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Get into the Best Mind-Body Shape of Your Life . . .

The Answer is Inside!

wayne bannerThis month we invite you to connect to the rich inner wisdom of your body, mind, and spirit . . .

Begin by taking the Dosha Quiz to identify your mind-body type; join davidji for a guided meditation; practice a powerful technique to let go of food cravings; awaken your intuition through chakra-opening yoga; and watch our new video about our upcoming Journey into Healing workshop, a once-in-a-lifetime opportunity to see Wayne Dyer, Deepak Chopra, and David Simon weave their messages together. In his letter, Deepak discusses how discovering and embracing your shadow can help you reclaim your hidden power, while David Simon writes about the journey to the heart and shares a special guided meditation on love.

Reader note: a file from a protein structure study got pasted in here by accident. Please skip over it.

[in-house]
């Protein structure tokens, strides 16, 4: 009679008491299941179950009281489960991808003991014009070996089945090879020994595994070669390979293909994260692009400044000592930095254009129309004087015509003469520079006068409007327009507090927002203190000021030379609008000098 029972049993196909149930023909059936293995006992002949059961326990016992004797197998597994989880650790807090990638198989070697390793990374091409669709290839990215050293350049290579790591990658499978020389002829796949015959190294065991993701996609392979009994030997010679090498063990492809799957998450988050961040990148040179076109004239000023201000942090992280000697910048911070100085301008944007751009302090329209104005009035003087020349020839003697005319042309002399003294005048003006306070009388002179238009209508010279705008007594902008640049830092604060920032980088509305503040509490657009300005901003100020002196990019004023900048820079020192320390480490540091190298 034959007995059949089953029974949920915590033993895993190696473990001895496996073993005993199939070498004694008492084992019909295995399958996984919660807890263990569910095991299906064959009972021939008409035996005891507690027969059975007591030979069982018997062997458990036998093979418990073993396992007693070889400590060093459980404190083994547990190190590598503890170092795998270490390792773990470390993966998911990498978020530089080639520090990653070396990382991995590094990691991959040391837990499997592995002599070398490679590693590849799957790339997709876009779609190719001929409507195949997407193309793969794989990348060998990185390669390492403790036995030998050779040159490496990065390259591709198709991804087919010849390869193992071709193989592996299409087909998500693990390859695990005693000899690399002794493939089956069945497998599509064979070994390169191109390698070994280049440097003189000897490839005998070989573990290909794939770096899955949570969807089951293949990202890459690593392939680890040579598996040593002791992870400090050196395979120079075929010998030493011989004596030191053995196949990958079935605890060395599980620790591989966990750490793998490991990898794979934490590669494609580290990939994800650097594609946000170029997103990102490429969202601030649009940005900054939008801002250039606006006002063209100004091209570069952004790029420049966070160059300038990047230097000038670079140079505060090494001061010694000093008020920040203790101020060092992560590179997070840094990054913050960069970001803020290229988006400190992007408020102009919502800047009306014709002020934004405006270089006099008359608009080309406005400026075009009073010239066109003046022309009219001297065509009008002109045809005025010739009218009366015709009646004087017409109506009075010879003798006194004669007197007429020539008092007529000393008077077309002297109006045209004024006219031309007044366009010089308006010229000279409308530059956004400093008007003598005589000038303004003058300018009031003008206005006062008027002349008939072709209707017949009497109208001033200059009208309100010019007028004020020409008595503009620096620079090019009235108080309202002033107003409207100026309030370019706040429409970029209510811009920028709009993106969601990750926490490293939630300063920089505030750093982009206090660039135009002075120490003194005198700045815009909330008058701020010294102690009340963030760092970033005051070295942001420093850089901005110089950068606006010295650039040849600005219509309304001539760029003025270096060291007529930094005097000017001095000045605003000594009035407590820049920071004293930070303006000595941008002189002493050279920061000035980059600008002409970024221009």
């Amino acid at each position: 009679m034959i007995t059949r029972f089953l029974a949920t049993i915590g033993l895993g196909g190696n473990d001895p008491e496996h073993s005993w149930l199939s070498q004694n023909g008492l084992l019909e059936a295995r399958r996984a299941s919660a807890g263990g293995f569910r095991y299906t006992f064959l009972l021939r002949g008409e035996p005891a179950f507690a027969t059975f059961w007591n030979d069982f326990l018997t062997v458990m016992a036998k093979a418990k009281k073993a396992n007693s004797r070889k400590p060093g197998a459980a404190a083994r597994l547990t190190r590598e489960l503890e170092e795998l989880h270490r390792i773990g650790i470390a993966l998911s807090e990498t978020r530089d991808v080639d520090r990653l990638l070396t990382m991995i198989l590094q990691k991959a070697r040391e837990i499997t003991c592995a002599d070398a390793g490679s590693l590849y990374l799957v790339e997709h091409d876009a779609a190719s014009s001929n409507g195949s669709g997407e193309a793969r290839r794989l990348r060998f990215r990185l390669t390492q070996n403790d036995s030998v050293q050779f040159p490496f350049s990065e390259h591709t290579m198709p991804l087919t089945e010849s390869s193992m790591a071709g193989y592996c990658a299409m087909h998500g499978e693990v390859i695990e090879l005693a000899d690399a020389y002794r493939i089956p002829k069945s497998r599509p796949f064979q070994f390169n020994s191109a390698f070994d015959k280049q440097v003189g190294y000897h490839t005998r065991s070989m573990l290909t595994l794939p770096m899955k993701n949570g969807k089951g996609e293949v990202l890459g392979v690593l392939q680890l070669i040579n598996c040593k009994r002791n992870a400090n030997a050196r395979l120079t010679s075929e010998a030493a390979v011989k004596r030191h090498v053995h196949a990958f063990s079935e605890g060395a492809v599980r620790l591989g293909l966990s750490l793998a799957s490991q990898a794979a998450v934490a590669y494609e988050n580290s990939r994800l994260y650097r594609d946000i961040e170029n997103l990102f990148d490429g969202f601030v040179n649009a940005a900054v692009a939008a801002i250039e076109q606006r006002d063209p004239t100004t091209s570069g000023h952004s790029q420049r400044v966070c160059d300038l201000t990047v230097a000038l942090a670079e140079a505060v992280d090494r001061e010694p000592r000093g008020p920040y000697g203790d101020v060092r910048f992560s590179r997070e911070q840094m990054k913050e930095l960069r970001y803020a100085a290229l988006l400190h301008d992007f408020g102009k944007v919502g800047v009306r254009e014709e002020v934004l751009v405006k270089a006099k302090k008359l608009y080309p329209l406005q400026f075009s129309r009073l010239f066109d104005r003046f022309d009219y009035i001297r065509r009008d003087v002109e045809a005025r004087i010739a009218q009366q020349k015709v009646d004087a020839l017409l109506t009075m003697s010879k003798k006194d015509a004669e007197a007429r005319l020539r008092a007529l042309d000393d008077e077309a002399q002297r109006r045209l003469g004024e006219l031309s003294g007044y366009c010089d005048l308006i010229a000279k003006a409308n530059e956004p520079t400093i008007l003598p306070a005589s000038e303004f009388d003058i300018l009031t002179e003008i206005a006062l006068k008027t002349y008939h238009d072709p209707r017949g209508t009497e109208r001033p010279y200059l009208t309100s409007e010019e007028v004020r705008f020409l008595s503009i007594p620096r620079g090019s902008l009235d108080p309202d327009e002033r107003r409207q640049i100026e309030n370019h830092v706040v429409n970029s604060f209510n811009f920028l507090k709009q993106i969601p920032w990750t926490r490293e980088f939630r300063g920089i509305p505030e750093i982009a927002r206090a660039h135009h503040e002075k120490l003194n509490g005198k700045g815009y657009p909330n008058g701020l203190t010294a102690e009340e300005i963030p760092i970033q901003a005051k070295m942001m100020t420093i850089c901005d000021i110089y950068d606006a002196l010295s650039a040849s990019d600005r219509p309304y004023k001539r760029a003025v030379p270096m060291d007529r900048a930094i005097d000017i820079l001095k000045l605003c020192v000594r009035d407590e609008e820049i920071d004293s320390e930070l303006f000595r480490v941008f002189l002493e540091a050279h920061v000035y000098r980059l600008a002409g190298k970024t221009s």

We wish you a wonderful month filled with peace, self-acceptance, joy, and love.

In gratitude,
The Chopra Center Staff

This month in the beautiful Squamish Valley of Canada, the Paradise Valley addiction center is launching one of the only residential holistic treatment programs in North America. The Chopra Center has created the program curriculum, which weaves together the timeless teachings of ayurveda with cutting-edge research in neurology, psychology, and addiction treatment.

Paradise ValleyIn an interview with Canada’s Canwest News Service, Chopra Center co-founder David Simon said,

“We’ll be training teachers and staff to implement the programming. We’ll be having a close relationship to ensure people who are coming to the Paradise Valley Wellness Centre will have an authentic Chopra Centre experience while going through detox and transformation.

The Chopra Centre component will primarily focus on making certain everyone attending Paradise Valley Wellness Centre masters the process of meditation. There will be daily meditation. Twice daily yoga classes. There will be a rich two-part curriculum, one part focused specifically on the issues of people going through recovery and the second part focused on the mind body component and how to live a more balanced life.” Read the full article here.